A low-valued U.S. dollar will help fresh fruit and vegetable exports set new records in the next year, according to the U.S. Department of Agriculture.
The USDA estimated fiscal 2012 (Oct. 1 to Sept. 30, 2012) exports of fresh fruits and vegetables at an all-time high of $6.9 billion, up $400 million from fiscal 2011 and about $1 billion more than fiscal 2010.
The agency said exports to Japan, Europe and Canada helped fuel the gains.
Including items like processed fruits and vegetables and nuts in export numbers, the USDA projected horticultural exports will top $28 billion in fiscal 2012, $2.5 billion higher than 2011.
The March earthquake and tsunami in Japan did not cause a serious disruption in exports to Japan, said Paul Shimizu, president of Jaspo Inc., Bellevue, Wash., an importer and exporter of fresh produce.
“Everybody worried if they were going to eat a luxury item like the cherries,” he said.
However, Shimizu said California ended up with similar cherry export volume to Japan and the Northwest was down perhaps 20% from a year ago.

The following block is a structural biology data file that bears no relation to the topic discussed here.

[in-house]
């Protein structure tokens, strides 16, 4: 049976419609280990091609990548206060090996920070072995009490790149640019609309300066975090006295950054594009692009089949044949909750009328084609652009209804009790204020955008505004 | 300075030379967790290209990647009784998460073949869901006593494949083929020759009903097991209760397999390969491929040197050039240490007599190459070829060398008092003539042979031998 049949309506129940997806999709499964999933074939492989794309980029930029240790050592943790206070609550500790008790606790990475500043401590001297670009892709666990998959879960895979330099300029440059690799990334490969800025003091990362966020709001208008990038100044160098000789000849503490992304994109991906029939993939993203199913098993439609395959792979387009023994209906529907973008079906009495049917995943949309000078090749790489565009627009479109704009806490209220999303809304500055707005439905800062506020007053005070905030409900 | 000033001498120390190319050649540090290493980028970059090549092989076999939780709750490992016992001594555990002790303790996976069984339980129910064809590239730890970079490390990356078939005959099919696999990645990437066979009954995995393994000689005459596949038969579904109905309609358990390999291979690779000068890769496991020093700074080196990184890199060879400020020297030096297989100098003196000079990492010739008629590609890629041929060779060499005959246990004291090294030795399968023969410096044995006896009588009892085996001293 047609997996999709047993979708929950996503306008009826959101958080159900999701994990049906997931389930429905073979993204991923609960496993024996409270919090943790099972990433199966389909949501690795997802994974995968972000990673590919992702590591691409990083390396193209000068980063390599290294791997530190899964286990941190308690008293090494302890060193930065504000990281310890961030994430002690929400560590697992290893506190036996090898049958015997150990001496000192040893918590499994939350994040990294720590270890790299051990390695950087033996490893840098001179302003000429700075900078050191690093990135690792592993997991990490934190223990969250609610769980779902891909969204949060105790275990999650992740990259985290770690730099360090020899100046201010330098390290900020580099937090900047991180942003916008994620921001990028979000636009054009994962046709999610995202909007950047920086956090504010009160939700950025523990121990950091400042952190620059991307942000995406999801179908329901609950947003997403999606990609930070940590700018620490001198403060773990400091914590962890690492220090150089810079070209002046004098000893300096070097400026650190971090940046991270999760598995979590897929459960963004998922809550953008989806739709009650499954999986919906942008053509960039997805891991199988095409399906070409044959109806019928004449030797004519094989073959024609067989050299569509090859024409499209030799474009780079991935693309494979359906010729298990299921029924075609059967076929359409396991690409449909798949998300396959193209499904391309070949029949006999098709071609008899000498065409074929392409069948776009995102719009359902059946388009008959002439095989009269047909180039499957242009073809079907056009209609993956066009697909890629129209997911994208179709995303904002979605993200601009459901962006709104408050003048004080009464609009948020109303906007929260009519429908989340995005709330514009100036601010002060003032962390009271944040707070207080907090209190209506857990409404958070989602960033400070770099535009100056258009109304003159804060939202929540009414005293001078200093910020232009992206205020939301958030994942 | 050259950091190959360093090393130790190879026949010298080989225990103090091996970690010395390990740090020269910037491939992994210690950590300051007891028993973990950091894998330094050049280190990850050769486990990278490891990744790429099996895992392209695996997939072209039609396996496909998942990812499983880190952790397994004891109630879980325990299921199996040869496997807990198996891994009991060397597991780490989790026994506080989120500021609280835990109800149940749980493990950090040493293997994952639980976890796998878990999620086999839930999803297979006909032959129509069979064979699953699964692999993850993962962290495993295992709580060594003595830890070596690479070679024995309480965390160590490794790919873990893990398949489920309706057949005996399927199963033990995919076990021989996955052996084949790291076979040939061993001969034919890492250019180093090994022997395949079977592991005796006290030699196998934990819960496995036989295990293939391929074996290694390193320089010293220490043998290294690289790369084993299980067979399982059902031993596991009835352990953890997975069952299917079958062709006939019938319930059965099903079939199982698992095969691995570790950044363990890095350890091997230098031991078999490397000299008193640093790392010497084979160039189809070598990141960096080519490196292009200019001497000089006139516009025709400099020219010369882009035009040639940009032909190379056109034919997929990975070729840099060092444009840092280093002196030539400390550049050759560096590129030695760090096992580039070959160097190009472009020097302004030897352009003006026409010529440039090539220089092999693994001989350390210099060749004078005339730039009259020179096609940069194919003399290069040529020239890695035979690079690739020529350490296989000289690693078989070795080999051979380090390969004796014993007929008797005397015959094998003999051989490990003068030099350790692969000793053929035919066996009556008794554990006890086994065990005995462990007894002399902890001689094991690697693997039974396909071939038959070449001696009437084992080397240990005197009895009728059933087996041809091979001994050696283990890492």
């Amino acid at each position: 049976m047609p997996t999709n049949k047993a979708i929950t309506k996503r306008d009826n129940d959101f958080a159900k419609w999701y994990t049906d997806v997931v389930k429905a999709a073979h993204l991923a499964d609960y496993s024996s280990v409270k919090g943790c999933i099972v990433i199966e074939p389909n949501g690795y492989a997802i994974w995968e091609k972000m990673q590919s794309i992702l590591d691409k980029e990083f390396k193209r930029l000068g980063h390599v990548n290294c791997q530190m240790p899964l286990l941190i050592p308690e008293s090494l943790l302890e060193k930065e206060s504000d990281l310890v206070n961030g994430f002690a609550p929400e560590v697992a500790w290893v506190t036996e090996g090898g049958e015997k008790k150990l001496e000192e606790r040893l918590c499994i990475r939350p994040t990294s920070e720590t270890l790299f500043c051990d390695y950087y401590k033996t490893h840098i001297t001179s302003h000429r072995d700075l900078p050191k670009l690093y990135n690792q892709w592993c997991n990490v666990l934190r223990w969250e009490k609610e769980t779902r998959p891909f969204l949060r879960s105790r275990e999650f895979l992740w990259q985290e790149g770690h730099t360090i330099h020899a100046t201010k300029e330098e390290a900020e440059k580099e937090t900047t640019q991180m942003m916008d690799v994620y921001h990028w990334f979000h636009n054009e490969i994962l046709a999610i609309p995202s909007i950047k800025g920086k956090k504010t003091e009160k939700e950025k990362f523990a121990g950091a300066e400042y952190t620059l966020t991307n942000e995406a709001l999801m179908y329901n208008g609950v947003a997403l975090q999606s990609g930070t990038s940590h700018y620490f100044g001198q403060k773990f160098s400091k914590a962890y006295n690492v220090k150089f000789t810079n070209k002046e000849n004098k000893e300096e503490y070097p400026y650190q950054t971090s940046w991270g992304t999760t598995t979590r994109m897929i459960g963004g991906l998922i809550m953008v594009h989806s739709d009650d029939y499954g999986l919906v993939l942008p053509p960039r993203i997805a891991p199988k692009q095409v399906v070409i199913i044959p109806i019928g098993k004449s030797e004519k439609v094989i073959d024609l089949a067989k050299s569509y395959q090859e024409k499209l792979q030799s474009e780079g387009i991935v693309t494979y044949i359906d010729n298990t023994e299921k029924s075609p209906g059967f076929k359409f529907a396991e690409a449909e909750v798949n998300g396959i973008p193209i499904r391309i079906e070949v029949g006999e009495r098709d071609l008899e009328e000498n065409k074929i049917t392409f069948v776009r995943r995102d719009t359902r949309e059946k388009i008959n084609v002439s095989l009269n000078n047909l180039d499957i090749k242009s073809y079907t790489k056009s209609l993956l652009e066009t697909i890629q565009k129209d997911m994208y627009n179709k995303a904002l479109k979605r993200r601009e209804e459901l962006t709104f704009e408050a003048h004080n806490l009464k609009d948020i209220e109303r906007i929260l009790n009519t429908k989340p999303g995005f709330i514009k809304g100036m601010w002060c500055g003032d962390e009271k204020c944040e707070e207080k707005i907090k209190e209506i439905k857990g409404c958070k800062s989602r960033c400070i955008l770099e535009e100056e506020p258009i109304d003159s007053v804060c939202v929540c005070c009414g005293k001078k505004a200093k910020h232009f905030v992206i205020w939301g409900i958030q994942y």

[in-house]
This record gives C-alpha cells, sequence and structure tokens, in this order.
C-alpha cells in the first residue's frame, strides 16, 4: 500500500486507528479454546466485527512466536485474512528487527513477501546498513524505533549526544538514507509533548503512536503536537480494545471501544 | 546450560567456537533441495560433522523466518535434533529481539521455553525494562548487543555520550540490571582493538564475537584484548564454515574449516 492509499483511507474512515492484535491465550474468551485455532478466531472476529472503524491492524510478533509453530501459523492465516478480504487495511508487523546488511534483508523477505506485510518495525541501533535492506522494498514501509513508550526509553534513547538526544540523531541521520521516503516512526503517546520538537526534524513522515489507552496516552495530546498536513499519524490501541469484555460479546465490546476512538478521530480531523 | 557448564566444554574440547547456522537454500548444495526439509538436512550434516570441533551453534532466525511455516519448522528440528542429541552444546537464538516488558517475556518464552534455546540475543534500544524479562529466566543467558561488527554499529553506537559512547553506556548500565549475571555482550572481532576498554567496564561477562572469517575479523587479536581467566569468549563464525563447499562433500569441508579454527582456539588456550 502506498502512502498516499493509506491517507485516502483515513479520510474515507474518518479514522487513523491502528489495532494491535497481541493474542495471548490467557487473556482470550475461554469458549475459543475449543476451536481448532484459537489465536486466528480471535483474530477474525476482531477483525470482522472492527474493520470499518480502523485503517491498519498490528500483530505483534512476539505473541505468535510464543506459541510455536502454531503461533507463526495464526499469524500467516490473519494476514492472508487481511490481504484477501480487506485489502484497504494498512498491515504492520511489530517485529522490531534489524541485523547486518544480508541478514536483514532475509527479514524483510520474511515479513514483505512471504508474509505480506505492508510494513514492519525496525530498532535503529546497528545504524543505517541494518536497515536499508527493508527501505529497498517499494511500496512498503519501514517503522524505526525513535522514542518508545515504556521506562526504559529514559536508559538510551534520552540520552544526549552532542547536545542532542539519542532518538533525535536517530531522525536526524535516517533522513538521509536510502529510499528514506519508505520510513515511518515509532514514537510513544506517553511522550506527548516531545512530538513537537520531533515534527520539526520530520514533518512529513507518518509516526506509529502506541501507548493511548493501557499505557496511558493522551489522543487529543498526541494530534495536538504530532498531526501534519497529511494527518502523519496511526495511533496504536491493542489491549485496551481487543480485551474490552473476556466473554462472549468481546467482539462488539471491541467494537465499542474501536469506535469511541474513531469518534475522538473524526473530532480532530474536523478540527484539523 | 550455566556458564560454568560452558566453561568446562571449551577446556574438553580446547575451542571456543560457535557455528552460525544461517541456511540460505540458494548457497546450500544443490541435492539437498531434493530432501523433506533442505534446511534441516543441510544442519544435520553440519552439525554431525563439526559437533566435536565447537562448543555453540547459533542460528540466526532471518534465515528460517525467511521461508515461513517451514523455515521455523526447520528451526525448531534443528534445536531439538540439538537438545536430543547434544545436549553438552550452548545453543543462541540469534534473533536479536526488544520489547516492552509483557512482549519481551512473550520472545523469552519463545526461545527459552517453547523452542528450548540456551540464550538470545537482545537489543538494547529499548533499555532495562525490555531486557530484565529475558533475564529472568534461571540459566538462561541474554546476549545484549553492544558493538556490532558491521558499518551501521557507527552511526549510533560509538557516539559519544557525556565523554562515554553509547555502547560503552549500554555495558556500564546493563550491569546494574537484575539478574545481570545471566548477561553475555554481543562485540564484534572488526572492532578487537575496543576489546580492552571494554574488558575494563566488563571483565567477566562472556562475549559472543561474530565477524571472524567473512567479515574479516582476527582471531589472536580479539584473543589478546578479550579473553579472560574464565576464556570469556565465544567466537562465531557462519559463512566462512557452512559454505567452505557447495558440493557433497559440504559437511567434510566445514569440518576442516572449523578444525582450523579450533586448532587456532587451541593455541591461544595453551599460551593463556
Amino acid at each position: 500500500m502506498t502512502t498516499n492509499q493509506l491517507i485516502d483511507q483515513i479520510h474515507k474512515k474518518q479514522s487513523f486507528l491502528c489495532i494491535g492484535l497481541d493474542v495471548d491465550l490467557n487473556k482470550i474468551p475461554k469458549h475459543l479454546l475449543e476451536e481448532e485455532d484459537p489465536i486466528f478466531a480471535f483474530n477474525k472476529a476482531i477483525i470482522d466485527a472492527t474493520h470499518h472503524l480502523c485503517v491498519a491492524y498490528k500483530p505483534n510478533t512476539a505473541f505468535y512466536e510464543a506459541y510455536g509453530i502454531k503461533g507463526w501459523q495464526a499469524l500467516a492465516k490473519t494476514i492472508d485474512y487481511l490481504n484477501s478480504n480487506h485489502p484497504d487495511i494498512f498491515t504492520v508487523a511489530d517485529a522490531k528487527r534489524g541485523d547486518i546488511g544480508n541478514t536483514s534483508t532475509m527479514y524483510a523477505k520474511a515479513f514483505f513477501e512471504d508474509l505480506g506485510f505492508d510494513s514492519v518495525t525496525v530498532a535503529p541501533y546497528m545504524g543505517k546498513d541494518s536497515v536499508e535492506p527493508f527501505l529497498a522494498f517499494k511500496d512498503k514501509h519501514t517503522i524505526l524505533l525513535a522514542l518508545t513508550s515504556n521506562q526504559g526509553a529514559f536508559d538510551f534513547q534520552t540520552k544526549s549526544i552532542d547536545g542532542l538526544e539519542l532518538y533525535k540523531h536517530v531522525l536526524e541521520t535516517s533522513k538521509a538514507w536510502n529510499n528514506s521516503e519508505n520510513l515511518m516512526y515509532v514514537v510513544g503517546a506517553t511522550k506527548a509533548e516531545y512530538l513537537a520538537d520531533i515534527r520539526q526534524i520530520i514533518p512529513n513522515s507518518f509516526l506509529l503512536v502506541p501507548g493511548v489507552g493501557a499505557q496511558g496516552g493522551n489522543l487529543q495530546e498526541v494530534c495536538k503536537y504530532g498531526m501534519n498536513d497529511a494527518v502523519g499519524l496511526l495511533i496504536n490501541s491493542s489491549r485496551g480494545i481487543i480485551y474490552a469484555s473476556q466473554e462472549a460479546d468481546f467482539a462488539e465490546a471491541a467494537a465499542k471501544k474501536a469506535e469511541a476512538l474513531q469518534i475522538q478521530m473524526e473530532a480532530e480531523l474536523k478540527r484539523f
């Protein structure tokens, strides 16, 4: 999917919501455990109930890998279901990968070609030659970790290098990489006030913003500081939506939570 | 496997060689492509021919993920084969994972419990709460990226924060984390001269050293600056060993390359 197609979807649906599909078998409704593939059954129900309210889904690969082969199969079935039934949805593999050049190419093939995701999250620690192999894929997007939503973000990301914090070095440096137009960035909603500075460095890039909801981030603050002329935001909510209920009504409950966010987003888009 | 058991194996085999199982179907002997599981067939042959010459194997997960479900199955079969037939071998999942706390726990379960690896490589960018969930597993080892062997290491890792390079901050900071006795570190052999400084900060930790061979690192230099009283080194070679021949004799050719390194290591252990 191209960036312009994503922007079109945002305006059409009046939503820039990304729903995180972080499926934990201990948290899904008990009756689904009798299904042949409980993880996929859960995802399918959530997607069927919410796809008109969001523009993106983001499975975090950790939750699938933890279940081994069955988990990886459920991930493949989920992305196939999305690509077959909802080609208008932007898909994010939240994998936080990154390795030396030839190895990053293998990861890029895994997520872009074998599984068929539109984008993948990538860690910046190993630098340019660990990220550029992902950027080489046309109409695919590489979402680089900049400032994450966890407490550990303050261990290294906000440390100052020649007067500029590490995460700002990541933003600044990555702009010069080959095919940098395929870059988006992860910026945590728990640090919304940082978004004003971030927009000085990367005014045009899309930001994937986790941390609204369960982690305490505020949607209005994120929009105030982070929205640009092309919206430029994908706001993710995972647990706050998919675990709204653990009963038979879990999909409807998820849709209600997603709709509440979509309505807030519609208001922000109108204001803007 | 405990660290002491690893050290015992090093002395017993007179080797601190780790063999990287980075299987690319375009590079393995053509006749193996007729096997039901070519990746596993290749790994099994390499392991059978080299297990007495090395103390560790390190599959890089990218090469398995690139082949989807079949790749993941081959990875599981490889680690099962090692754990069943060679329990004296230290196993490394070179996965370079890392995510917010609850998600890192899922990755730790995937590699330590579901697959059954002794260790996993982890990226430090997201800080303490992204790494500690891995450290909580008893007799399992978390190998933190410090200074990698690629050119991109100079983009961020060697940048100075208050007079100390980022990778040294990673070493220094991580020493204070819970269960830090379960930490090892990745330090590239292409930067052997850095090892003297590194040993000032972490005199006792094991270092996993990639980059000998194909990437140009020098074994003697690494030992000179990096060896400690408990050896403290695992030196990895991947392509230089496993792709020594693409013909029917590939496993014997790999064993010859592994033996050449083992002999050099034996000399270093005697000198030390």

The weak dollar helped U.S. produce compete in Japan, he said. The dollar traded at about 77 yen in early September, compared to perhaps as high as 115 yen to the dollar in the last five years.
That means a Japanese trader could import a $30 carton of U.S. fresh produce for 2,310 yen today, compared with 3,450 yen a few years ago.
U.S. fresh fruit imports for fiscal 2012 are projected at $7.5 billion, up from $7.1 billion for fiscal 2011 and $6.8 billion in 2010.
U.S. fresh vegetable imports for 2012 were projected at $6.1 billion, up from $5.6 billion in 2011 and $5.18 billion in 2010.